6. That little trickster, Pauline! (see what happens when you give you hen a French name?)

  7. A sharp one that Pauline, rubbing off on the rest of the chicks! I’ve always wondered, what makes hens lay white vs brown eggs? Is there any way to tell before observing the first batch?

  8. Christy, oh yeah, she flops it around a lot. It used to be a straight-up comb but she must’ve gotten into a scuffle with one of the other girls and now it’s at a jaunty angle.

    Sarah I think it’s entirely possible to run them down but my bets are they die of fear before becoming too tired. I think that’s what happened to Bonnie when she was killed by a wandering dog: just getting spooked enough might do it. Poor little hearts!

    Why hi, Gardenmama! Welcome. Nah, I don’t hold much on the MI/OH thing, mainly because I went to college at one of the UofM’s rivals. I am glad you’ve come to visit! I love stories like yours: beginning gardeners, really enthusiastic about the prospects of growing goodness for your family. Watch out though because it could become an obsession and you might just move everyone to a farm…

    Oh yeah, Linda, I know. If anything Pauline is misnamed and should be Phyllis, Tom’s grandmother, who is a…small, flighty, determined creature herself. All our girls are named after grandmothers and great- and great-greats, and if their personalities accord with their namesakes that would be a very happy occurrence. As it is, I have no idea if Pauline acts like my great-great grandmother or not!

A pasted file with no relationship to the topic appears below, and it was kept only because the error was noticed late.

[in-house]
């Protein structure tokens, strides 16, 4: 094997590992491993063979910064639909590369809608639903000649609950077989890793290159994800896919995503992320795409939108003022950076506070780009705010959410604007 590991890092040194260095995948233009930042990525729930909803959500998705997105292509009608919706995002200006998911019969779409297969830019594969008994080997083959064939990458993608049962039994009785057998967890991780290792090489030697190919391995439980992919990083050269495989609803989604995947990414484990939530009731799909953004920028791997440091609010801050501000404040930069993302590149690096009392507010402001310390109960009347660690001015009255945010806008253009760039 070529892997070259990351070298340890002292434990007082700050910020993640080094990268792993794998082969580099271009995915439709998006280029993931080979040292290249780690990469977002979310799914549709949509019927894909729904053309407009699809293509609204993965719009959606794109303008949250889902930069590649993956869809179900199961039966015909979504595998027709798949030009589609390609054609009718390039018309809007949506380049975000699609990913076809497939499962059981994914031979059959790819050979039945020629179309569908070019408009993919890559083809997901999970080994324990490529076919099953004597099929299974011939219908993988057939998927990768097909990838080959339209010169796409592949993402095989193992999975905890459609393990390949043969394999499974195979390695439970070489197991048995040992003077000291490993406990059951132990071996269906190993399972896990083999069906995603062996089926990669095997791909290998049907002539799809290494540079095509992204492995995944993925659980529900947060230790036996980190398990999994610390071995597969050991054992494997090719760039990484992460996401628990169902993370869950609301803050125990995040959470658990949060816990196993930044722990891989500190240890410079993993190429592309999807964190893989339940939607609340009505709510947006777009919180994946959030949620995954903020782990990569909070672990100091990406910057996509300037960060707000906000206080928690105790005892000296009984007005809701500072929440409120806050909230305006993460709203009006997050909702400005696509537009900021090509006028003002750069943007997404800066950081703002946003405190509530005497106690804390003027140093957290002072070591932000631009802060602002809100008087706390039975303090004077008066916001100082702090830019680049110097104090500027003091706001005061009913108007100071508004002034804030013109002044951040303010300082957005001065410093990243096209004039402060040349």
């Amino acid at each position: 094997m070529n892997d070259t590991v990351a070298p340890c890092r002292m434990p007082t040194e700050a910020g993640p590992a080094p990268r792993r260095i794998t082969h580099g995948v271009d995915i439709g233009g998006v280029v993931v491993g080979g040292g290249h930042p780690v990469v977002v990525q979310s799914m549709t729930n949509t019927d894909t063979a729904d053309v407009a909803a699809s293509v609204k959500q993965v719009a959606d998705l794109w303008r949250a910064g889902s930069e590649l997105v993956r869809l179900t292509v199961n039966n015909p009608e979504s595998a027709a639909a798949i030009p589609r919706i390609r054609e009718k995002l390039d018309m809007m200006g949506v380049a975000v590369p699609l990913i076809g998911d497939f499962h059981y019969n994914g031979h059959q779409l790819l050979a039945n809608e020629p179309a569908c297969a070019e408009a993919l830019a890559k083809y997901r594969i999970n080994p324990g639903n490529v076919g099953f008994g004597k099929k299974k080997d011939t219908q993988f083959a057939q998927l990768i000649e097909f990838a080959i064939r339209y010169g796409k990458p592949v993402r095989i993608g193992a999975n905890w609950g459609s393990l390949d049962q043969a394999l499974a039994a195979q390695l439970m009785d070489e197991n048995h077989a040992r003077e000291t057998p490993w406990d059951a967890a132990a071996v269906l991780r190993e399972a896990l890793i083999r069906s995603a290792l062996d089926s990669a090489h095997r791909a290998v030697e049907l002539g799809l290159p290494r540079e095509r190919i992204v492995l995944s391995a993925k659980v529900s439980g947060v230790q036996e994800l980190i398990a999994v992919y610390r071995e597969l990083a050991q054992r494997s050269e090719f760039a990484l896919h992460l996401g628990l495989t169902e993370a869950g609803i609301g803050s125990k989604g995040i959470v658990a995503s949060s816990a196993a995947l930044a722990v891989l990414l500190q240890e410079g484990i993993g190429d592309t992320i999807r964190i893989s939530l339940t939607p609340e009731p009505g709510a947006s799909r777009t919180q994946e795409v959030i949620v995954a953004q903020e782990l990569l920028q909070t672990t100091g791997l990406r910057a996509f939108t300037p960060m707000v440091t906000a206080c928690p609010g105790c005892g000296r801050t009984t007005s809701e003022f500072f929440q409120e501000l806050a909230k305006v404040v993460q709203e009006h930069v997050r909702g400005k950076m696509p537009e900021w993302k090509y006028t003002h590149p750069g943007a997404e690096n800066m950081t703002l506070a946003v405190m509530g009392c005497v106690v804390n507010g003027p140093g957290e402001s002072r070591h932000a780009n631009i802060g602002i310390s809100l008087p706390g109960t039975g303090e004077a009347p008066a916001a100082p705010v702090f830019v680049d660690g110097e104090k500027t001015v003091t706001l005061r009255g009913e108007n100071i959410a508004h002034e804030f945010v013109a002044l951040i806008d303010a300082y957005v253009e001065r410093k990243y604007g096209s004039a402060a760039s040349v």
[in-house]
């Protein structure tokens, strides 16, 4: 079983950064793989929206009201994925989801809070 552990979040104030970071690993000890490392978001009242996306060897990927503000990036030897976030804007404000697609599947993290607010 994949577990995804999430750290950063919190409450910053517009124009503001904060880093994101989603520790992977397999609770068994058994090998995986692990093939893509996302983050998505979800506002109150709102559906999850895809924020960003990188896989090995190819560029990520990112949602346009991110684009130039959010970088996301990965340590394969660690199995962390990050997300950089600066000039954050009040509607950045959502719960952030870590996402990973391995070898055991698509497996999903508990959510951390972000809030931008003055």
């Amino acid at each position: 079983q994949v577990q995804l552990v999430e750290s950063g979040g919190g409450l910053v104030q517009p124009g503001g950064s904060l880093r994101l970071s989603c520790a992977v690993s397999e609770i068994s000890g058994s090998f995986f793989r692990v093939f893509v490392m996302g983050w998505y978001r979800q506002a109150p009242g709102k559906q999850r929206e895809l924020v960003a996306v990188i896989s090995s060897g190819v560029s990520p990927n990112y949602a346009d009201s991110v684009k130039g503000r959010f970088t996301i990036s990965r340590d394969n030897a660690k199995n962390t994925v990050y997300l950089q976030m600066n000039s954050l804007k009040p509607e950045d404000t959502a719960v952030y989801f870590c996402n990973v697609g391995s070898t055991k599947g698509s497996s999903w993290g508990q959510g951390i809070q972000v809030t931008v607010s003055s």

Mike, well, if you’ve read about my experience with the guineas I will tell you Pauline has NOTHING on them as far as being flighty and easily spooked. They are completely worthless except for poop-making for half the year because they don’t lay at all. They’re not destined to be with us forever it seems because we want peace with our neighbors. They’re really much too loud. But…they taste great!

    Hah, Sylvie, it’s true! My GGGrandmother was French!

    MC, the egg color is entirely a product of the chickens’ pigmentation. I can’t quite figure out the math of it all but if you look at their ear and leg color it’ll tell you what color their eggs will be. Usually it’s white to brown and only the Ameraucanas lay the pretty greenish/blue ones. Phyllis, our Ameraucana, has blue/gray legs and blue ears.

  9. I so hope we can have chickens some day!

  10. Our little Cubalaya used to count the eggs, and if she deemed one missing, she’d go find another place to lay. I finally put golf balls into the laying boxes. Now she’s laying there regularly.

  11. Lindsay, I hope you do too! They’re unendingly amusing.

    Hiya D.A. I had to do that trick too. Luckily Target sold realistic wood eggs in their children’s kitchen section: we initially got them for our, well, child, but this helped. I can’t wait to get a broody hen myself. All of my girls have it bred out of them, the poor biddies.

  12. A human can chase to death anything that runs, and doesn’t climb or burrow. Some people think that, for an important stage of our evolution, we hunted in packs, as endurance runners: can’t catch the gazelle the first time, or the fiftieth, but we only need to catch it once.